8. Charles Bassey: Last season was already a bit of a breakout for Bassey before he went down with a cracked patella, and with Pop saying at the time that he was just “learning how to play”, it seems he felt a bigger breakout was coming as well. The backup center position may still be Bassey’s to lose, although a lot of that will depend on if Pop sticks to his word that Zach Collins will start at center, while Victor Wembanyama starts at power forward. If not, minutes at center may be harder to come by after those two.

7. Zach Collins: Speaking of Collins, he is the center most guaranteed plenty of minutes on this squad, whether its as a starter or coming off the bench. It’s a contract year and his best chance to show what the truly healthy, released monster in him can do, and he’s the perfect compliment next to Wemby since he can stretch the floor while also taking the tougher assignments down low. This should be a big year for him.

6. Tre Jones: Jones is returning to the Spurs on a friendly deal and will be playing to maximize his “prime” contract in 2025. Whether he starts or not remains to be seen, but he will get minutes, and there is one major area he can improve: three-point shooting. If he can become a league-average or higher shooter on a steady number of attempts, his game will be close to complete.

5. Julian Champagnie: Perhaps the breakout is already on. Another late pickup last season, Champagnie shined both in the regular season and especially Summer League, where he showed himself to be a potential two-way force. Depending on how the Spurs narrow down the roster, he’ll have some competition for minutes with veterans such as Cedi Osman and Reggie Bullock, but the Spurs didn’t re-sign him for nothing, and if he keeps this level of play up, he may give Pop no choice but to make him a part of the main rotation.

4. Malaki Branham: Branham already showed plenty of in-season improvement, and he had a similar explosion to Champagnie in SL. His advantage is he likely has a confirmed spot in the main rotation as Devin Vassell’s backup, giving him a better opportunity to break out, and as is the theme for a lot of Spurs this season, what he does from three-point land will help determine if that happens.

3. Keldon Johnson: This may be the hardest one to place. What constitutes as a breakout season for KJ at this point? He was the Spurs’ leading scorer last season with 22 points per game, but the odds of that happening again are relatively low, especially if he accepts a bench role. From a stat standpoint, outside of three-point shooting, it’s hard to see his numbers rising much more, and it’s quite possible they fall. But even so, would him being a Sixth Man of the Year candidate constitute as a breakout? Or if he starts, even if he’s the third leading scorer, would finding his three-point shot again be enough? At this point, it’s hard to say.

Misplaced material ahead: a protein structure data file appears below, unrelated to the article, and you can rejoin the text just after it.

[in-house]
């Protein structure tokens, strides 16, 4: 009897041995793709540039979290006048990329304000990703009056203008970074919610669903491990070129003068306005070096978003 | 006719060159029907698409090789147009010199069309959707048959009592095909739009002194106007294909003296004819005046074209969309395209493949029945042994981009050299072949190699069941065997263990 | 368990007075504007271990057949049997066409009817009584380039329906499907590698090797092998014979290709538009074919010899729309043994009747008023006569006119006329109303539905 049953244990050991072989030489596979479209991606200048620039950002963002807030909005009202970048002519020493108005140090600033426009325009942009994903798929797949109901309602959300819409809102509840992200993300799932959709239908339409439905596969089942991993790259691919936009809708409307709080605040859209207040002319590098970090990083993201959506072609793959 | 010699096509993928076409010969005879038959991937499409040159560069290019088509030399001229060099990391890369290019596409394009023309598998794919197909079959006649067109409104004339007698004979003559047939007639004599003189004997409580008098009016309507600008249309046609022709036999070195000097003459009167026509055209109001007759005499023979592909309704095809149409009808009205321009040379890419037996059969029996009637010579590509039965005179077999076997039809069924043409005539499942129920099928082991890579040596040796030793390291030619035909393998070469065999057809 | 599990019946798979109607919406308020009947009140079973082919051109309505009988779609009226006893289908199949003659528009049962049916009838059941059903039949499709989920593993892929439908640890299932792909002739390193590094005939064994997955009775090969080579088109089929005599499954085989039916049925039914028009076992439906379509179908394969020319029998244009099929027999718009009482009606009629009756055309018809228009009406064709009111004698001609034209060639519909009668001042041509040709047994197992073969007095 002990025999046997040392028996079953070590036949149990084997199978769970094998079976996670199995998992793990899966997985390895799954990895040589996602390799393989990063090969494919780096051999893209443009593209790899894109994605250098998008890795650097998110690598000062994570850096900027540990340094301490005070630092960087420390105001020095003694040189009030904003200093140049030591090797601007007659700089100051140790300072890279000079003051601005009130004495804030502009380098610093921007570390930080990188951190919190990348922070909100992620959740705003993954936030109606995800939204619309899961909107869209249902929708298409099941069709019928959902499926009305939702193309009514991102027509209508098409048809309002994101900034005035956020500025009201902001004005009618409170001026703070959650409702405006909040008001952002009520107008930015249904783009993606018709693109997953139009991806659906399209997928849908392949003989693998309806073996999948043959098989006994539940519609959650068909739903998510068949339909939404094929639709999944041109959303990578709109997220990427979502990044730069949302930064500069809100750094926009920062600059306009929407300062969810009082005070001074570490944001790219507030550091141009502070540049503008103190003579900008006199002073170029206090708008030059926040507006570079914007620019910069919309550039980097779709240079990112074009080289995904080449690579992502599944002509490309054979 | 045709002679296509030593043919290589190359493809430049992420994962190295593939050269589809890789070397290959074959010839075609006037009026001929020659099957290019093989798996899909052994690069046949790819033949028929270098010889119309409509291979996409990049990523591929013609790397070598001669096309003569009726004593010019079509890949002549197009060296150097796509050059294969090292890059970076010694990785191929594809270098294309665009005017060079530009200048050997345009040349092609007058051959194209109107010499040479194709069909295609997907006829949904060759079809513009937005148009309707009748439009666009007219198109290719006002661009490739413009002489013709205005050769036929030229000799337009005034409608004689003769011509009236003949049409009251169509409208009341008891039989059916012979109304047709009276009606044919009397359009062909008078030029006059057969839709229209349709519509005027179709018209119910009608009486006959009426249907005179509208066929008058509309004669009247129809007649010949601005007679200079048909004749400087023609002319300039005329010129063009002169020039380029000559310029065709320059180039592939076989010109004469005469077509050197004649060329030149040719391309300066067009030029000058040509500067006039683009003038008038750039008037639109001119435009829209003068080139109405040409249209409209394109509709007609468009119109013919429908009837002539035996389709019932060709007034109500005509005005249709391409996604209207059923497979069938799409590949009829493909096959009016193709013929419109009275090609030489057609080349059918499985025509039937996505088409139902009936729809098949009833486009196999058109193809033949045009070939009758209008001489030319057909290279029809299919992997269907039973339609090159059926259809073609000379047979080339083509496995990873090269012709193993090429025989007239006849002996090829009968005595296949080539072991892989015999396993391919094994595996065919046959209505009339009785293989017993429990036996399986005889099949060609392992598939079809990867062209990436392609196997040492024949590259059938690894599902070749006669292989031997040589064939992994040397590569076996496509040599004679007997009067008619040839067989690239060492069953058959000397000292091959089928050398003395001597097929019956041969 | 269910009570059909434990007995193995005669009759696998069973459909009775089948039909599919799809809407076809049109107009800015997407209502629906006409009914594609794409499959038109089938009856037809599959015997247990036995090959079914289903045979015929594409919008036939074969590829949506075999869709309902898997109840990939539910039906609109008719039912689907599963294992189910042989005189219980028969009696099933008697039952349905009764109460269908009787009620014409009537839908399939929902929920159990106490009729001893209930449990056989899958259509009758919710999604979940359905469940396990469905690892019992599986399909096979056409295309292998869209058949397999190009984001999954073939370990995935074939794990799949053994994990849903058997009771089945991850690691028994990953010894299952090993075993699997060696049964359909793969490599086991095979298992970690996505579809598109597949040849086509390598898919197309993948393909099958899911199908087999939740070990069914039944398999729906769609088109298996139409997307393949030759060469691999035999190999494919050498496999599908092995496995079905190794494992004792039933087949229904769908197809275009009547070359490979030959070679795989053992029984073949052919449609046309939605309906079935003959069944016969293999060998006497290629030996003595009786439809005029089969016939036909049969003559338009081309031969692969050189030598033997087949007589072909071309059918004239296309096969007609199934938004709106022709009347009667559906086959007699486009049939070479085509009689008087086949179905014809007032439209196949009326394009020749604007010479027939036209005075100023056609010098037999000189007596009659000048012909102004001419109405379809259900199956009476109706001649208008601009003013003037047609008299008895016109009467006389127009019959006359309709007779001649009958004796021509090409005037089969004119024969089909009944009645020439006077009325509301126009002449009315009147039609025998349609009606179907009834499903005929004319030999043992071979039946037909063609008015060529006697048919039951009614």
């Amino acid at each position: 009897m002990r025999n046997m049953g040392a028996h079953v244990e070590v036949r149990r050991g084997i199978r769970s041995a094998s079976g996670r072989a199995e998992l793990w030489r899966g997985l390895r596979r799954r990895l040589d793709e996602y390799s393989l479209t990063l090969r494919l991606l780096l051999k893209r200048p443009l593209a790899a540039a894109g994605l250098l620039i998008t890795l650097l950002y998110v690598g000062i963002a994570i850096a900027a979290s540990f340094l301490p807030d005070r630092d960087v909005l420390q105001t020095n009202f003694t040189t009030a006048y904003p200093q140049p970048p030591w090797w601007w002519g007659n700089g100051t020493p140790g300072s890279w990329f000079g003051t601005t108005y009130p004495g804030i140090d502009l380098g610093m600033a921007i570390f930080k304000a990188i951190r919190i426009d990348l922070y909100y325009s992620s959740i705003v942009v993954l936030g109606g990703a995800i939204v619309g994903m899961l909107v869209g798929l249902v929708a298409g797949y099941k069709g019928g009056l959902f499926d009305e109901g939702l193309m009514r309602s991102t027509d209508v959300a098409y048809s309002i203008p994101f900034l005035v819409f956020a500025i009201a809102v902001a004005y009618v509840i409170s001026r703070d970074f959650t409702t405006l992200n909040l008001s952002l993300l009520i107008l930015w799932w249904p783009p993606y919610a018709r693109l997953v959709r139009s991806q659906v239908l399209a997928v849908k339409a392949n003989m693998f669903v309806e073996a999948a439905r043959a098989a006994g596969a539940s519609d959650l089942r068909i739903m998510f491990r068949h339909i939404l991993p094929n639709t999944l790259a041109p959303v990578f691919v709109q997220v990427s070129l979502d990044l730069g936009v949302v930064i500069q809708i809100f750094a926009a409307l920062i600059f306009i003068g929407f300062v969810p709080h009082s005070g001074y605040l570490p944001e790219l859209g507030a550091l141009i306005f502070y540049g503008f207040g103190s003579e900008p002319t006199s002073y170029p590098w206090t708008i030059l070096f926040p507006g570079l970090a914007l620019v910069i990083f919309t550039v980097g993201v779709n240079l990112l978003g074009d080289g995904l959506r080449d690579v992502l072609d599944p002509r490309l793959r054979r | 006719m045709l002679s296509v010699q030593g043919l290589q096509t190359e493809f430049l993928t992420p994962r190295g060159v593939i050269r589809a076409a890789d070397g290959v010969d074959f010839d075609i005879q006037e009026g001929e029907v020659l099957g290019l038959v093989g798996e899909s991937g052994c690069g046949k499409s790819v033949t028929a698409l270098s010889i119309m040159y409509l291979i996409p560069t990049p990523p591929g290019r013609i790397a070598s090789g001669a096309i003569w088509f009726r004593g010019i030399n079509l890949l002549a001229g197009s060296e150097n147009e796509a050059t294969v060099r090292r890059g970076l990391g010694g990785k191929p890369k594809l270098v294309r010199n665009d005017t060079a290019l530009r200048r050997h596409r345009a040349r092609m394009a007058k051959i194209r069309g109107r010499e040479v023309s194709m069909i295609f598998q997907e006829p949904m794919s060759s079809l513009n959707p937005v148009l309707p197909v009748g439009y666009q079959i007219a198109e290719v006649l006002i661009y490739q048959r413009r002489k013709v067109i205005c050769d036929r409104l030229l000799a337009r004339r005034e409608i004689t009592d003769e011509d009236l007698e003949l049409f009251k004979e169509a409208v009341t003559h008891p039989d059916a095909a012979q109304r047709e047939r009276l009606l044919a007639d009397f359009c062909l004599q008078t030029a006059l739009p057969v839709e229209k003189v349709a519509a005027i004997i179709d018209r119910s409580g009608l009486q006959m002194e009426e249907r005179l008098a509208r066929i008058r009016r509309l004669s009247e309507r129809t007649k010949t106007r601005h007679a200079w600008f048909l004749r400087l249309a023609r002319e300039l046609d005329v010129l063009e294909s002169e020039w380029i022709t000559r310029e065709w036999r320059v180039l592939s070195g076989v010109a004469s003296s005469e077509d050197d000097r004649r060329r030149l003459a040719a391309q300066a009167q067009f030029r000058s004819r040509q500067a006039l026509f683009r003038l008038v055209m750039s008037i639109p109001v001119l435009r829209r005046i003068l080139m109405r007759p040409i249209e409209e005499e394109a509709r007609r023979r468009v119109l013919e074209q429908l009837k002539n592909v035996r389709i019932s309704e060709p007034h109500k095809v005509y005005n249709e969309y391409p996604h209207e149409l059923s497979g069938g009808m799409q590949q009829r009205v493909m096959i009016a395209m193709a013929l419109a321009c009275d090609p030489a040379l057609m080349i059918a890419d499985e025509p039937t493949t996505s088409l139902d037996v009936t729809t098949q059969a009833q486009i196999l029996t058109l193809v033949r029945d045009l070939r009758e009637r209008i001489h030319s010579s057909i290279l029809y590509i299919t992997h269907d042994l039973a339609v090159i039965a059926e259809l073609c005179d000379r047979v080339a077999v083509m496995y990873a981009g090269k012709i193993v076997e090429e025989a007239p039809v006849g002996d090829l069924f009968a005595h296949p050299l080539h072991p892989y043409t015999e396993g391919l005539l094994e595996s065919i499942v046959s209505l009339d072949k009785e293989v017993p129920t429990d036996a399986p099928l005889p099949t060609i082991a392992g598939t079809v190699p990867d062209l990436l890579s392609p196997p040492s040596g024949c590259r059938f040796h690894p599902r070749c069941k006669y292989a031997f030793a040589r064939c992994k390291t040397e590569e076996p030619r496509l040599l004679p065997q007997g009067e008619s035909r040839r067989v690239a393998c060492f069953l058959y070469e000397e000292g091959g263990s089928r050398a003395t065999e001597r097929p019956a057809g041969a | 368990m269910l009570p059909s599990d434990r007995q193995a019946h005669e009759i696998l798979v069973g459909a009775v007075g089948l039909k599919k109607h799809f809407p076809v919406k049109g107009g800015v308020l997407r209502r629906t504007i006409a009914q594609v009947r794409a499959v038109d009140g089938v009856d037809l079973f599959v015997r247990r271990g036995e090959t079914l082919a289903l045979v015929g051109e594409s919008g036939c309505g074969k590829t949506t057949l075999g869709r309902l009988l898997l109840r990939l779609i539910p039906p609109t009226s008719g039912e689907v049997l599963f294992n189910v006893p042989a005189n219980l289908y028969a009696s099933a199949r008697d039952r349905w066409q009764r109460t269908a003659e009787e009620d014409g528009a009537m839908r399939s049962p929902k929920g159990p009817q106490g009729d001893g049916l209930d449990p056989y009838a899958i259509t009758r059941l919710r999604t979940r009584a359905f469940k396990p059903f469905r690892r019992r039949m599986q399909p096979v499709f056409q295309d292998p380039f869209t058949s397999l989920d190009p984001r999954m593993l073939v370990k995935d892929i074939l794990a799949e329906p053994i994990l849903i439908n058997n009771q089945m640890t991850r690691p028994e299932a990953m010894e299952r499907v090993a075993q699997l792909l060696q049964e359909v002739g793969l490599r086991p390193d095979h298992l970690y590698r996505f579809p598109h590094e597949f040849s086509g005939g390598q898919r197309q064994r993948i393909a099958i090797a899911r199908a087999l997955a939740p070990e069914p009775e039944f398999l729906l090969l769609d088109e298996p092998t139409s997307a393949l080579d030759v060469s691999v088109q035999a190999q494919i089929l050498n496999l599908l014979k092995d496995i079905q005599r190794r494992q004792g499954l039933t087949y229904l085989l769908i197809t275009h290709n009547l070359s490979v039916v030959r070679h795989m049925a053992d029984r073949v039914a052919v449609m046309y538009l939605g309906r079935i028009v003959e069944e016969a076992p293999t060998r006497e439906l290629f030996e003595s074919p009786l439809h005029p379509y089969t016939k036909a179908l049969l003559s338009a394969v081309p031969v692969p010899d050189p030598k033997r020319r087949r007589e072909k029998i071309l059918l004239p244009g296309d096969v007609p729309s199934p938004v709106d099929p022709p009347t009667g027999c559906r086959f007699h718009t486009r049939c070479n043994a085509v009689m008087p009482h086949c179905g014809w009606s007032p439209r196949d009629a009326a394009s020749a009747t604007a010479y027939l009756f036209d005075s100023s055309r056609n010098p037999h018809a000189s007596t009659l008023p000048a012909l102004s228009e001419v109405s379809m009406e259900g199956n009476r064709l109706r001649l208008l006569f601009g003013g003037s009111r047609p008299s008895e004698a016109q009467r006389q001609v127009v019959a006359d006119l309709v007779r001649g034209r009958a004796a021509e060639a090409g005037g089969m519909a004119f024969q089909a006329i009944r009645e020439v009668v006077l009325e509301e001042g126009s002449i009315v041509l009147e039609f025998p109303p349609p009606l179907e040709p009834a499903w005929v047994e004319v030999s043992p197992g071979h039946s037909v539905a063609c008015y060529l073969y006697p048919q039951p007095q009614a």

2. Jeremy Sochan: There isn’t much to say about Sochan’s massive potential that hasn’t already been said countless times, but he was just starting to tap it in year 1, so what happens in year 2? It’s hard to see him not starting, and all he needs is an improved outside shot to truly break out, but if the Spurs decide to bench Jones and Sochan becomes part of a point-guard-by-proxy system, he will have even more chances to show off his ball-handling and potentially break out even further.

1. Devin Vassell: The Athletic doesn’t even have him in their top 125 players ranking, probably because he only appeared in 38 games last season, so already being overlooked is a huge step towards having a breakout season. That being said, Vassell is the best returning shooter on this club, and had he not been hampered by a knee injury last season, that would have been more obvious to outsiders. If he stays healthy, he should end this season as a candidate for Most Improved Player, maybe even more.